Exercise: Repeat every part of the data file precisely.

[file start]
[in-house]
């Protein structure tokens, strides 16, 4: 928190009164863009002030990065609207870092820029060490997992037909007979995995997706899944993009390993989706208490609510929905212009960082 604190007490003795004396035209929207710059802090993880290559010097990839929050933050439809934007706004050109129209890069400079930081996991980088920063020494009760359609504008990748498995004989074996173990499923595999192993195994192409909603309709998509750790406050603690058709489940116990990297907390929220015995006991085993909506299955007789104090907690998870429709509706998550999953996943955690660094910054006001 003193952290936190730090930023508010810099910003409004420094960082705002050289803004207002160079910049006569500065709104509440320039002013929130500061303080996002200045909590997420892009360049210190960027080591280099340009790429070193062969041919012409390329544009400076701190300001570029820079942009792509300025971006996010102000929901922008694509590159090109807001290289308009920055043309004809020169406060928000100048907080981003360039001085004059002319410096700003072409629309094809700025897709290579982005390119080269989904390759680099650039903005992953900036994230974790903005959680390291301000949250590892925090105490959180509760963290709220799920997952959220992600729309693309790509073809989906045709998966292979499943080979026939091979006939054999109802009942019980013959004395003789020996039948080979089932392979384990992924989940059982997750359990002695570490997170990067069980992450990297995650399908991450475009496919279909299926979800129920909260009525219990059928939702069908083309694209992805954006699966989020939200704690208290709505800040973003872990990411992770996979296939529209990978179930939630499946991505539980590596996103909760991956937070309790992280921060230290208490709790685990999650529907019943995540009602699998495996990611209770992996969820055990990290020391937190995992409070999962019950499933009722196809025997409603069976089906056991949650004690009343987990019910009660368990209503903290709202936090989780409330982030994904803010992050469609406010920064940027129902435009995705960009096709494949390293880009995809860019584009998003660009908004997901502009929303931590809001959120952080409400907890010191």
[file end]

[in-house]
């Protein structure tokens, strides 16, 4: 928190009164863009002030990065609207870092820029060490997992037909007979995995997706899944993009390993989706208490609510929905212009960082 604190007490003795004396035209929207710059802090993880290559010097990839929050933050439809934007706004050109129209890069400079930081996991980088920063020494009760359609504008990748498995004989074996173990499923595999192993195994192409909603309709998509750790406050603690058709489940116990990297907390929220015995006991085993909506299955007789104090907690998870429709509706998550999953996943955690660094910054006001 003193952290936190730090930023508010810099910003409004420094960082705002050289803004207002160079910049006569500065709104509440320039002013929130500061303080996002200045909590997420892009360049210190960027080591280099340009790429070193062969041919012409390329544009400076701190300001570029820079942009792509300025971006996010102000929901922008694509590159090109807001290289308009920055043309004809020169406060928000100048907080981003360039001085004059002319410096700003072409629309094809700025897709290579982005390119080269989904390759680099650039903005992953900036994230974790903005959680390291301000949250590892925090105490959180509760963290709220799920997952959220992600729309693309790509073809989906045709998966292979499943080979026939091979006939054999109802009942019980013959004395003789020996039948080979089932392979384990992924989940059982997750359990002695570490997170990067069980992450990297995650399908991450475009496919279909299926979800129920909260009525219990059928939702069908083309694209992805954006699966989020939200704690208290709505800040973003872990990411992770996979296939529209990978179930939630499946991505539980590596996103909760991956937070309790992280921060230290208490709790685990999650529907019943995540009602699998495996990611209770992996969820055990990290020391937190995992409070999962019950499933009722196809025997409603069976089906056991949650004690009343987990019910009660368990209503903290709202936090989780409330982030994904803010992050469609406010920064940027129902435009995705960009096709494949390293880009995809860019584009998003660009908004997901502009929303931590809001959120952080409400907890010191």